Meet the Rocket City Rednecks (L to R): Dr. Pete Erbach, Rog Jones, Dr. Travis Taylor, Charles "Daddy" Taylor, Michael Taylor.
Credit: National Geographic Channel
HUNTSVILLE, Ala. — The star of "Rocket City Rednecks," National Geographic Channel's new down-home reality show, isn't your stereotypical Alabama redneck.
Travis Taylor holds five science degrees, including a Ph.D., and he's working on another Ph.D. in aerospace engineering. He may drawl and drink beer, but Taylor has been a self-proclaimed redneck rocket scientist for over 20 years.
His new show, "Rocket City Rednecks," makes its cable TV debut on the National Geographic Channel Wednesday night (Sept. 28 at 9 p.m. EDT — check local listings), where the Rednecks try to bomb-proof a truck using beer cans and launch a moonshine-fueled rocket, all while shouting their motto of "safety third."
SPACE.com shared a cold one with Taylor at the show's world premiere here at the Davidson Center for Space Exploration at the U.S. Space and Rocket Center. [Photos: Behind the Scenes of "Rocket City Rednecks"]
Taylor talked about how not to lose a thumb while launching homemade rockets and how NASA could use a little 'hillbilly ingenuity':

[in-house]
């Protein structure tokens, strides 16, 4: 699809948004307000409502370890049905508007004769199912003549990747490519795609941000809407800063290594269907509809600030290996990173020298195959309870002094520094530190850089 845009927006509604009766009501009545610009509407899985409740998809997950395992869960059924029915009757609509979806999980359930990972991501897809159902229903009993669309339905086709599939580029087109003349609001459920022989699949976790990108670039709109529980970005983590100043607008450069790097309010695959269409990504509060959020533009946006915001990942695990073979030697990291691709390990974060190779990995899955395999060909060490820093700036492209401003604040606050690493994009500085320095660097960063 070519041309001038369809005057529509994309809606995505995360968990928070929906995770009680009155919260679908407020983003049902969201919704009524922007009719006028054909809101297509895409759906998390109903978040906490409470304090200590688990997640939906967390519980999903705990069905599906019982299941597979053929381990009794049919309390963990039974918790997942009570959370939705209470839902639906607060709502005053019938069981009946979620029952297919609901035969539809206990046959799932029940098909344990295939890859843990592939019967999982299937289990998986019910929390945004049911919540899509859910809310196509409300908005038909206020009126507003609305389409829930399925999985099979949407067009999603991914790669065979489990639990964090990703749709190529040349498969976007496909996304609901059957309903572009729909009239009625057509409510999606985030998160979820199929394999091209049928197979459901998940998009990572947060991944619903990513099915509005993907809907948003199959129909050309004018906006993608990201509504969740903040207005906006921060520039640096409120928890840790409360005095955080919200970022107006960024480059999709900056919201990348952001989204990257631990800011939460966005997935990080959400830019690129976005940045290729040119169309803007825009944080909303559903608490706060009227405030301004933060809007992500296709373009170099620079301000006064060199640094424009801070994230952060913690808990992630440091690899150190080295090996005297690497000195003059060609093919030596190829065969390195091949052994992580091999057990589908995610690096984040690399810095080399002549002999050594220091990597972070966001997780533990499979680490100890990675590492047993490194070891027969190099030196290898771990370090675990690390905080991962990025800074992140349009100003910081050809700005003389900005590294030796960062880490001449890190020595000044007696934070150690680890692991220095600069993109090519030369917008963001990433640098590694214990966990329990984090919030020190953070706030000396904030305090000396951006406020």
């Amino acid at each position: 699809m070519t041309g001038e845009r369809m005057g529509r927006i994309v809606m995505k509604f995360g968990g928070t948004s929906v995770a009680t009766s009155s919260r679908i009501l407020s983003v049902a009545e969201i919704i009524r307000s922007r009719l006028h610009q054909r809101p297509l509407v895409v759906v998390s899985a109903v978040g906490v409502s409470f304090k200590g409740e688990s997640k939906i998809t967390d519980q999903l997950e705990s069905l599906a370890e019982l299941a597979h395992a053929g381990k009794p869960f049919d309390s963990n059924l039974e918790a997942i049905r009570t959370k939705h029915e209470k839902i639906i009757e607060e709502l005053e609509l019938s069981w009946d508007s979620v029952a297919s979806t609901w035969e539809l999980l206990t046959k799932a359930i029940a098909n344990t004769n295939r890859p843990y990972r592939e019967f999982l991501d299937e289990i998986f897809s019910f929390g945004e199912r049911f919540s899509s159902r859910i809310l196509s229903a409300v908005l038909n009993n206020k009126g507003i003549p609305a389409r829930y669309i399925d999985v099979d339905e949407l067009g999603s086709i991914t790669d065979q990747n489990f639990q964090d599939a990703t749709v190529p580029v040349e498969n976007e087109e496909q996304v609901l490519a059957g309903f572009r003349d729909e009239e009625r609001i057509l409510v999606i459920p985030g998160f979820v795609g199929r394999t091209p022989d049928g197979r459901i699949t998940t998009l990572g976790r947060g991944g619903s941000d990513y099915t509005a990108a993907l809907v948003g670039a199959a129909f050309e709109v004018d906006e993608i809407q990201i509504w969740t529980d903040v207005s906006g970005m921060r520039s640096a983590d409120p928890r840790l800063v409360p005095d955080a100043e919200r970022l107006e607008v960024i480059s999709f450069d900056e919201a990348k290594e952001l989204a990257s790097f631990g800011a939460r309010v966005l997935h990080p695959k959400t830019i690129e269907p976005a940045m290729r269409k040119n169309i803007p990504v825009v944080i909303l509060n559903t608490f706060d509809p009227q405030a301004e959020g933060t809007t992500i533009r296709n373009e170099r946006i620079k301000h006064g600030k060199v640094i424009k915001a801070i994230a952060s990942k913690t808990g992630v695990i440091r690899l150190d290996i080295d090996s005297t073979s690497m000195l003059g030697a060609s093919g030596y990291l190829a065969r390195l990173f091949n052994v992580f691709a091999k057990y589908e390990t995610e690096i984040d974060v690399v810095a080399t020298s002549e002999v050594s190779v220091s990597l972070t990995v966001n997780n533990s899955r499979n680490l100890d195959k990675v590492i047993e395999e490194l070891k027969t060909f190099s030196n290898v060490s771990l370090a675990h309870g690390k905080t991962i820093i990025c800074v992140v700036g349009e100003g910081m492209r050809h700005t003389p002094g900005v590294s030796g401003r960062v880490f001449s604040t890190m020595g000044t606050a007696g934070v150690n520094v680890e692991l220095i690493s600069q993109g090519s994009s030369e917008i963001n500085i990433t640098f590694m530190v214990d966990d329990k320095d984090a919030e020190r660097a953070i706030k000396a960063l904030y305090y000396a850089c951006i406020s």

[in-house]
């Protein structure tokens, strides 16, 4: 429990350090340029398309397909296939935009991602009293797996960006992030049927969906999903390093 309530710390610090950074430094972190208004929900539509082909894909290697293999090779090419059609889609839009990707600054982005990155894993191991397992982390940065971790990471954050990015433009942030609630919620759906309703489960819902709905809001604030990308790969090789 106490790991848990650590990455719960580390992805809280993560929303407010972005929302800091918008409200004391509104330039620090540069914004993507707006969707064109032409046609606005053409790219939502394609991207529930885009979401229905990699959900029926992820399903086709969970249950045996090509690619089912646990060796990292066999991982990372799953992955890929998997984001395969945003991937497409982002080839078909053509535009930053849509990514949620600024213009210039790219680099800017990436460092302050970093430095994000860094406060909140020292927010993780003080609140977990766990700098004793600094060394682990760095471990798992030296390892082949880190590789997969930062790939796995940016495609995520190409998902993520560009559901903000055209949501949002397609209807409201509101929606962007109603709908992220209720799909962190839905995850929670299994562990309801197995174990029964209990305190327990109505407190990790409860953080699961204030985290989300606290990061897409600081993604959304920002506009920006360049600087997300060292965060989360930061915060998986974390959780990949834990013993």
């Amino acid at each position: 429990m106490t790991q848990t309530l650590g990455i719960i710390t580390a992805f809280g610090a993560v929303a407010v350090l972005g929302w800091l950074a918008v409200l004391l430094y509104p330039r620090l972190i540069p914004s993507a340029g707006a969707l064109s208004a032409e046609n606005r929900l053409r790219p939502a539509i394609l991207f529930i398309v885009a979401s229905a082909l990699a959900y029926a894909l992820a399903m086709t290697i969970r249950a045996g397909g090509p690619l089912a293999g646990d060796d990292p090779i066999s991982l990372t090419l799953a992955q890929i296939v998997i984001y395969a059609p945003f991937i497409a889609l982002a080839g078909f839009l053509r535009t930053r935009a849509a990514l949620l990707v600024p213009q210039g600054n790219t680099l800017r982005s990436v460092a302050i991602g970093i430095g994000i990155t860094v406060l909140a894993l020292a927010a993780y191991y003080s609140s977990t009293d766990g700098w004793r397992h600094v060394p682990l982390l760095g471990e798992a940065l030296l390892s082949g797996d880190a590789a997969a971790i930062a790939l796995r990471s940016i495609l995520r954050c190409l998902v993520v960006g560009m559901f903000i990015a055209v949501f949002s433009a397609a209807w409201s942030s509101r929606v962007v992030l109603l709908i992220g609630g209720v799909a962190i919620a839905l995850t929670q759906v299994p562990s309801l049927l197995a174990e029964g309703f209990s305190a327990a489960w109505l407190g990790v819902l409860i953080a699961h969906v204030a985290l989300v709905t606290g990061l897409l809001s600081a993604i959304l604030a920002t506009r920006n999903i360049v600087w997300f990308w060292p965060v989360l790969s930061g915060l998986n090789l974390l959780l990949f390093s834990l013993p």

SPACE.com: I have to say, Dr. Taylor, that when I first heard about a show involving rednecks and rockets, I thought, "Somebody is going to lose a thumb."
Travis Taylor: Hey, if you saw that [the premiere], it came close. But we were following safety protocols and we had the charges set in a way so that if they did blow the only thing it was going to be was really loud and give us a headache. We do do a lot of crazy things, but we always do it safely.
SPACE.com: Before doing something dangerous, you guys shout, "Safety third." What does that mean?
Taylor: We were talking about the joke with shop teachers that you have in high school; they're always missing a couple of fingers. Rog did something and he said, "All right now, y'all remember that you always got to be safe about it." Michael came by and said "Yeah," and he had his hand like that [showing only three fingers as if his ring finger was missing] and said, "Safety third."
I thought about it and I want the guys joking about safety, because if they're laughing about safety, they're saying it often. So they're really thinking about safety although they're joking about it. [Infographic: Space Travel: Danger at Every Phase]
SPACE.com: Craziest thing you've ever tried to build?